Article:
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Top 5 Client Requirements From Their Veterinary Practice's Website

Posted in Web Sites @ Sep 1st 2012 1:48pm - By Craig Stewart DKMedia
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What do your clietns want from your veterinary practie website?

While the topic of what a client may need from a veterinary practice website seems like it has the potential to turn into an open-ended question, I have found that there are 5 core items that good vet websites have which makes them stand out from all the others.

The top 5 things your clients need from your practice website are to:

  1. Find out how to contact you quickly;
  2. Be able to access your site from the road;
  3. See who is treating their pet;
  4. Find specialty services; and
  5. Have confidence in your clinic.

Let’s take a look at these in more detail.

1. Quick Contact

The number one purpose for a large percentage of your site visits will be to get your contact details. Having this information in a clear and easily found place within your website structure is a crucial component to any successful site. This information shouldn’t be confined to only the “Contact Us” section of your website, but should be a key feature on all pages.

Imagine someone has a critically ill pet and needs to contact you quickly. A quick Google search should deliver results for your clinic, so when they find your site, having your contact details quickly to hand is something that is really going to benefit them.

2. Access Everywhere

“One size fits all” has never been synonymous with website development and with the popularity of smart phones and tablet computers, the way people interact with you online will range considerably when it comes to the consumption of digital content.

It is important that any website focused on client information takes all these devices into consideration and be presented in the best possible way regardless of how your clients are viewing the site.

If we take the earlier example of someone looking to contact you quickly, we end up with the very likely scenario that they will be accessing your site from their mobile phone, so the site needs to have both the contact information easily accessible and presented in a way that allows your client to use that from their mobile device.

3. Know their veterinary practice team

As you know, many pet owners treat their pets as family and it is important to many of these people, especially first-time clients to get an understanding about the people who will be treating their pet.

Including relevant experience and qualifications is important, as is the fact that their vet is also a person who cares as much about their animal as they do. A little bit of personality in your staff profiles goes a long way and can be a great ice-breaker for a new client to the clinic.

4. Find Specialty Services

Does your clinic perform any specialist services or surgery that out of area clients would be looking for? Orthopedics? Oncology? Breeding Programs? It’s important to make a note of these services and promote them on your website. While there would no doubt be a referral system in place for these it’s always good to have this information available to the people who use your site so that they are aware of your expertise in other areas if and when the need arises.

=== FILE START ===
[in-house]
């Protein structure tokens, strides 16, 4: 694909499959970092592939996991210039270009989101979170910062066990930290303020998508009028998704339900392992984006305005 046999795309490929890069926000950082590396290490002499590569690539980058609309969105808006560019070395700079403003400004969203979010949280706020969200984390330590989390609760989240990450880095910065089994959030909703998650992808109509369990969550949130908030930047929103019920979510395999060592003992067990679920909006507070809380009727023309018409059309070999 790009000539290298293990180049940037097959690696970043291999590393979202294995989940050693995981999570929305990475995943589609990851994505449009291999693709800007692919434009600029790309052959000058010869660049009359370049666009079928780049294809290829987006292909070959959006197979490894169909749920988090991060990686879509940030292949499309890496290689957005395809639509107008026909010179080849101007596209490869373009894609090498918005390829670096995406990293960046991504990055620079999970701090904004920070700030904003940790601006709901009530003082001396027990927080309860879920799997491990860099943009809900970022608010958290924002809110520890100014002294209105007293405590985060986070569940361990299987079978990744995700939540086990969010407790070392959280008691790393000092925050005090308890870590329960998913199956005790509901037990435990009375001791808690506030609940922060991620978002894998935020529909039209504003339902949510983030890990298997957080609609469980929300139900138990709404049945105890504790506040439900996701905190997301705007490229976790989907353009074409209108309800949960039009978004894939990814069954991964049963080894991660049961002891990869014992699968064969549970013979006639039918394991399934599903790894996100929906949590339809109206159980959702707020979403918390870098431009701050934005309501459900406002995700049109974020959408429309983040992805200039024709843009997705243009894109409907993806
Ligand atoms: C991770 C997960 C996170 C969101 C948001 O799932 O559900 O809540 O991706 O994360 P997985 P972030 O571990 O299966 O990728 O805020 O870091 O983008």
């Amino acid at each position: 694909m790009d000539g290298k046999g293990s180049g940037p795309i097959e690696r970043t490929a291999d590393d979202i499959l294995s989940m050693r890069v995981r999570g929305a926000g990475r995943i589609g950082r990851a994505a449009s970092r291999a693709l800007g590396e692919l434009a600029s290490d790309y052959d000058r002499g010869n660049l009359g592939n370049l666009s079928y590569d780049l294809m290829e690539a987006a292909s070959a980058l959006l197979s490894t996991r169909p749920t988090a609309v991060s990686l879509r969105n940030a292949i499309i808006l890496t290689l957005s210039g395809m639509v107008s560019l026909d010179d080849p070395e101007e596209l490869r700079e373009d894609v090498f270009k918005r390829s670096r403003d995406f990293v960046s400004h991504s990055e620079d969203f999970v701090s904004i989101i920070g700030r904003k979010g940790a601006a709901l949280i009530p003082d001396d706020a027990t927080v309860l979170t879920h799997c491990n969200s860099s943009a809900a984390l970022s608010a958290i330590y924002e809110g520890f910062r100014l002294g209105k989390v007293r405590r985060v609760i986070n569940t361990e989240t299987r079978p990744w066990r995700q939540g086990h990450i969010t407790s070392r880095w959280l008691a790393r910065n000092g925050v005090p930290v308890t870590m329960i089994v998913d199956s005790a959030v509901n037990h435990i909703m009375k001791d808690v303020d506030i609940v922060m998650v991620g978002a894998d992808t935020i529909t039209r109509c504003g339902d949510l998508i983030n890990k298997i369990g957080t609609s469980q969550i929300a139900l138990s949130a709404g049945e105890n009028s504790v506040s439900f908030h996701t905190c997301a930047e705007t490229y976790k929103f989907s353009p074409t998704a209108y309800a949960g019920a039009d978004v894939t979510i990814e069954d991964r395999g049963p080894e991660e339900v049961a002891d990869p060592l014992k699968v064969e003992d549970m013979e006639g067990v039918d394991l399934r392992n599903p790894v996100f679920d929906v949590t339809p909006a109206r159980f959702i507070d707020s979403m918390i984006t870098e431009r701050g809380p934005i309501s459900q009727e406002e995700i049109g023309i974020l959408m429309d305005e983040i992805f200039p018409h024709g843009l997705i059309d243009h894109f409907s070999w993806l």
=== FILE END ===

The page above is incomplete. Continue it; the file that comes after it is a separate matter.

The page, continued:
Do you board animals or run a puppy pre-school? Your website is a great vehicle to advertise these services. You already have an audience engaging with you for general vet care so by advertising these services you open yourself up to the possibility of generating more business simply by providing this additional information.

5. Confidence

I’ve looked at many vet websites over the past year or two and have started to notice a pattern. I have found no end to the number of sites that seem to have been built 10 years ago and forgotten about or simply give the impression that no one looks after the site.

Given the need for information that your site visitors have come to your site for in the first place, it probably goes without saying that the content on your site is king. Having well structured and up to date information on your site is critical to validating the resourcefulness of a site and by extension the business it represents. For me, nothing puts the red flags up more quickly than a site footer dated 2007 or “latest news” items from 2 years ago.

In addition to this, if you have pet information or data that is constantly being reviewed and refined, it’s important that the information on your site is as current as possible. This is especially important for practices that have a client base who are accustomed to visiting their vet’s website and using it as a resource for all things pet related.

A well-structured and well laid out site will also instil a sense of confidence amongst your site visitors, as they will sub-consciously respond to the ease of use that a well planned site brings. While it’s not crucial for the site design to be dazzling, having a structure in place that makes it easy to find information or interact with your vet is essential.

Well there you have it, my checklist for the basics of a successful veterinary website. Why not take a look at your own website and see how many of these 5 points you can tick off?

I’d be interested to hear your feedback on these items, and tell me in the comments section below what your suggestions are for items that could  have been included in this post.

 

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